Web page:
The 2014 Ebola epidemic began as a mysterious disease in a small village in Guinea at the end of 2013, but was not identified as Ebola until March 2014. From the original location near a tropical rainforest, it spread to major rural and urban areas across West Africa. Formerly known as Ebola hemorrhagic fever, Ebola virus disease (EVD), is a severe, often fatal illness in humans caused by the Ebola virus — the virus is transmitted to people from wild animals and spreads to the human population through human-to-human transmission. As of March 20, 2015, in countries with widespread transmission (Guinea, Liberia and Sierra Leone), there were 24,754 reported cases, with 10,236 total deaths.
Despite the high number of cases, the human immune response to Ebola virus has not been well studied, delaying the development of effective vaccines. The very limited availability of infrastructures, especially those equipped with the high containment level necessary for these studies, hinders progress in understanding the human immune response to the virus.
However, a few days ago, a study published in the scientific journal Proceedings of the National Academy of Sciences described the immune responses of four EVD survivors who received care at a U.S. hospital. Rafi Ahmed, senior study author, said in a press release by Emory news center: “Until now, detailed studies like this in acute Ebola virus disease were logistically challenging. Our work only became possible through a close collaboration with the CDC and use of its biosafety level 4 facilities.”
Results from the study (Human Ebola virus infection results in substantial immune activation) show that, in contrast to what previously believed, the four patients responded to the Ebola virus with immunoactivation. Combined results from several prior studies indicated, instead, that the virus may induce immunosuppression. Lead author Anita McElroy said in the press release: “Our findings counter the idea that Ebola virus infection is immunosuppressive, at least in the patients that we were able to study. They also demonstrate the value that supportive care may have in enabling the immune system to fight back against Ebola virus infection.”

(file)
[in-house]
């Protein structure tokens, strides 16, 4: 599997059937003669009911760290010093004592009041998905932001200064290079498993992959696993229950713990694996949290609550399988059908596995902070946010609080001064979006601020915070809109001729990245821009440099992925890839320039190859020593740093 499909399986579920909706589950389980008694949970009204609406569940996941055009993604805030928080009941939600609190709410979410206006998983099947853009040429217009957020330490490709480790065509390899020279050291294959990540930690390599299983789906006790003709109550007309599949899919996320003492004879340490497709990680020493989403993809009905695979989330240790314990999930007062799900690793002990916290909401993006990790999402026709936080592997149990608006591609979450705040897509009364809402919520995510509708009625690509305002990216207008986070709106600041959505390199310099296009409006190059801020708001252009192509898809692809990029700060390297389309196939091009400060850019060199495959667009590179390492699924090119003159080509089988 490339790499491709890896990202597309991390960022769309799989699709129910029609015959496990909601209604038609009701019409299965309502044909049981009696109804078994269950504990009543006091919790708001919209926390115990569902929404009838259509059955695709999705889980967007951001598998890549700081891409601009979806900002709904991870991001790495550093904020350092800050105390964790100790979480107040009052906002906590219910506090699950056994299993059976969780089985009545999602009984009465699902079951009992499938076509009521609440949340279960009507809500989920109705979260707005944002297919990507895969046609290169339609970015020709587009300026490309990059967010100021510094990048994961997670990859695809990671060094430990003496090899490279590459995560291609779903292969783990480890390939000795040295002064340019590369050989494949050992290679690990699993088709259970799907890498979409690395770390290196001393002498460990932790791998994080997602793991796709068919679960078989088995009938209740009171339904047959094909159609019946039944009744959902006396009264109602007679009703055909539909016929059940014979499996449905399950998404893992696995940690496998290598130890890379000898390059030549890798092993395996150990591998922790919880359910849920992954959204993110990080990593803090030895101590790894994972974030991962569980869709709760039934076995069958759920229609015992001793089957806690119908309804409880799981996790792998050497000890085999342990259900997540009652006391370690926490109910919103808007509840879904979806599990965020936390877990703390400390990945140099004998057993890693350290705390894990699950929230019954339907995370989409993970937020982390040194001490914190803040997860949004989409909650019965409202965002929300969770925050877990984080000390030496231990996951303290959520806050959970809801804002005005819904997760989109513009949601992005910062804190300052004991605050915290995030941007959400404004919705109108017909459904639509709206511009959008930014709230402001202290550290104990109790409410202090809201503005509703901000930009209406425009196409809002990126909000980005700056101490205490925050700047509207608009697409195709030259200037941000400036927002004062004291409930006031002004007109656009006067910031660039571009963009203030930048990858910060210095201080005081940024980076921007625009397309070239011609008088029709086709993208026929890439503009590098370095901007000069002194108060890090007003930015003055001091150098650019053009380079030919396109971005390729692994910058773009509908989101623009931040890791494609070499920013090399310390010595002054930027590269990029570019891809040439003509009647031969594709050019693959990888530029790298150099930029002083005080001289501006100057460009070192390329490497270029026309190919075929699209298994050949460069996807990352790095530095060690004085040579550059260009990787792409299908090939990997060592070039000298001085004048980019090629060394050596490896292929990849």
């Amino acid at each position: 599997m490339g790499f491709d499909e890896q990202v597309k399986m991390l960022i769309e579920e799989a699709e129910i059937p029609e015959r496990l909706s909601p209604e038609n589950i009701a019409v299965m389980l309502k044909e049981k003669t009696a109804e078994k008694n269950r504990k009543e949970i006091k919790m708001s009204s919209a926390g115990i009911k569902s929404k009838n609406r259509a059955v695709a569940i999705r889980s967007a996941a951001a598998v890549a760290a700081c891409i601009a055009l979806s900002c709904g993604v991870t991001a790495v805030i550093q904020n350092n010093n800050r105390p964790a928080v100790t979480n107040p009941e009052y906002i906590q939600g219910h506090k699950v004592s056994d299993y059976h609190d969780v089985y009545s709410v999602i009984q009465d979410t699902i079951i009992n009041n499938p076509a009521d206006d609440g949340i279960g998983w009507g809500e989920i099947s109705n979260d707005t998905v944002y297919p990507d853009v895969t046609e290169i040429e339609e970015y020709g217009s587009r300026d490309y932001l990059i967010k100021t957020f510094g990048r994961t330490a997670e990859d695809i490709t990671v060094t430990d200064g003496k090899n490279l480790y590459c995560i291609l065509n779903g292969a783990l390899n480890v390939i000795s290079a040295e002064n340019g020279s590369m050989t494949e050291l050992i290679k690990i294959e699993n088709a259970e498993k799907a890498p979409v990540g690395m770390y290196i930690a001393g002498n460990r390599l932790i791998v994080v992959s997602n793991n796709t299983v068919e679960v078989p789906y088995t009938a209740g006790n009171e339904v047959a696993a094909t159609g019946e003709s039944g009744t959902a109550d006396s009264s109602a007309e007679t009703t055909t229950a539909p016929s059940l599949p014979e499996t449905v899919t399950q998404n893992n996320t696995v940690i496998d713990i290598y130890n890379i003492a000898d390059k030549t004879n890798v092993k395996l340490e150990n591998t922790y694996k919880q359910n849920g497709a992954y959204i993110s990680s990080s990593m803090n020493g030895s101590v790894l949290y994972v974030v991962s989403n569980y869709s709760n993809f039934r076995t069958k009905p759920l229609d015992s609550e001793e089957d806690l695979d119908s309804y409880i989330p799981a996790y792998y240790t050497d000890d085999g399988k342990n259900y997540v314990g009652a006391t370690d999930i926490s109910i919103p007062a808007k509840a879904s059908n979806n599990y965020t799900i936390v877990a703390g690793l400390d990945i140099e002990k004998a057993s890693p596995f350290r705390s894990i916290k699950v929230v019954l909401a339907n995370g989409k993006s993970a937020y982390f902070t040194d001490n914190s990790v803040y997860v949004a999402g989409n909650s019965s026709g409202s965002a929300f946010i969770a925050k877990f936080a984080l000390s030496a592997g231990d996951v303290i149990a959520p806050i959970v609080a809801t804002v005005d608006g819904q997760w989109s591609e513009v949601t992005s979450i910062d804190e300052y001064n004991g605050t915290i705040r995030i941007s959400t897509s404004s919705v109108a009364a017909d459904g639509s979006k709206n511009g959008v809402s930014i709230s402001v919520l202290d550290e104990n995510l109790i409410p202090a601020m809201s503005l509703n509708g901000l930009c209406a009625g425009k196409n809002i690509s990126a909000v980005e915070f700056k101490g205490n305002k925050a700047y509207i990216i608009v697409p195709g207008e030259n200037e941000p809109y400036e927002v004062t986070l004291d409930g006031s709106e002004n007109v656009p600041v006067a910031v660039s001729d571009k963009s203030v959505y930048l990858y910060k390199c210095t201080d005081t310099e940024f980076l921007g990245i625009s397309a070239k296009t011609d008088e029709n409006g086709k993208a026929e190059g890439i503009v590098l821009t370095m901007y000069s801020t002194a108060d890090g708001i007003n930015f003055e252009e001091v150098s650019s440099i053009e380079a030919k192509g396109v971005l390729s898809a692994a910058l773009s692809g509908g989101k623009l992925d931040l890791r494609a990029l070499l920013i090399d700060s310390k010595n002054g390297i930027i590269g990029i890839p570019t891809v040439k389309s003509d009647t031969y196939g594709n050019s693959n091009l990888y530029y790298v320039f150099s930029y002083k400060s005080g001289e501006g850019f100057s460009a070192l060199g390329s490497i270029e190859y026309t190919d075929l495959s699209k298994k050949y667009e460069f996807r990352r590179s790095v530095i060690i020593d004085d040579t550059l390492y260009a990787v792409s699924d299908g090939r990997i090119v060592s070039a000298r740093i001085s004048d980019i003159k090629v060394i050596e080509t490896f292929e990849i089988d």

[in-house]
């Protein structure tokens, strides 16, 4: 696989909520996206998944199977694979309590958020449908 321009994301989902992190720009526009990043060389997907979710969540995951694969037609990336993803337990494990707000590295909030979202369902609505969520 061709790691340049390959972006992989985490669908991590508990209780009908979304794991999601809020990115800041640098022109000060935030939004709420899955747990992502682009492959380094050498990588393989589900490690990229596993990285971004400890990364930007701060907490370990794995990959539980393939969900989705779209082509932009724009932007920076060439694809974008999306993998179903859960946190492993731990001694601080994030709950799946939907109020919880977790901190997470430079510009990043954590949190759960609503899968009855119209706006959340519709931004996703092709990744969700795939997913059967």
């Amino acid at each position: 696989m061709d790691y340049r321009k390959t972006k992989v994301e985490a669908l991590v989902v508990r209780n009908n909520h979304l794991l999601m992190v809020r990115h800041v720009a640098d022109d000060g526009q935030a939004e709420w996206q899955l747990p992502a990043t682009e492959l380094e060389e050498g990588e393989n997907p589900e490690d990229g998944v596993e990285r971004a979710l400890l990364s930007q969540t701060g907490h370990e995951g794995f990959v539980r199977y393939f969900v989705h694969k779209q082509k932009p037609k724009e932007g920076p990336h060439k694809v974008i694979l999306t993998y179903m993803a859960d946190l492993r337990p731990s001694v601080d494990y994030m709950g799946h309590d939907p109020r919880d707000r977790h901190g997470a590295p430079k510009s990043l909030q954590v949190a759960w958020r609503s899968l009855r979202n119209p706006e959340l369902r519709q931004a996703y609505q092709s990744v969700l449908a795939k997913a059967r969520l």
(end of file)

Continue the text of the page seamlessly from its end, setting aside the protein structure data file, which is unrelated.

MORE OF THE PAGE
High levels of both B and T cell activation were present in all four patients. Plasmablasts, proliferating precursor cells of short- and long-lived plasma cells (which produce large amount of antibodies), represented 10–50% of the B cell population, compared with less than 1% in healthy individuals. Activated CD4+ T cells ranged from 5 to 30%, compared with 1–2% in healthy controls, while over 50% of the CD8+ T cells expressed markers of activation and proliferation. Immune activation was present even after the virus was cleared from the blood and patients had left the hospital.
The patients’ CD8+ T cells — which directly kill infected cells — targeted several Ebola virus proteins. A major target was an internal protein called NP. The researchers suggest that NP could be added to existing vaccines to generate stronger T cell responses, as vaccines now entering clinical trials in Africa contain only the external glycoprotein called GP.
McElroy said: “CD8+ T cell responses have been associated with vaccine protection against Ebola infection in some animal models, but the relative importance of T cell responses, compared to antibody responses, in driving survival and vaccine efficacy in humans is not known. We anticipate it will be an active area of research in the future.”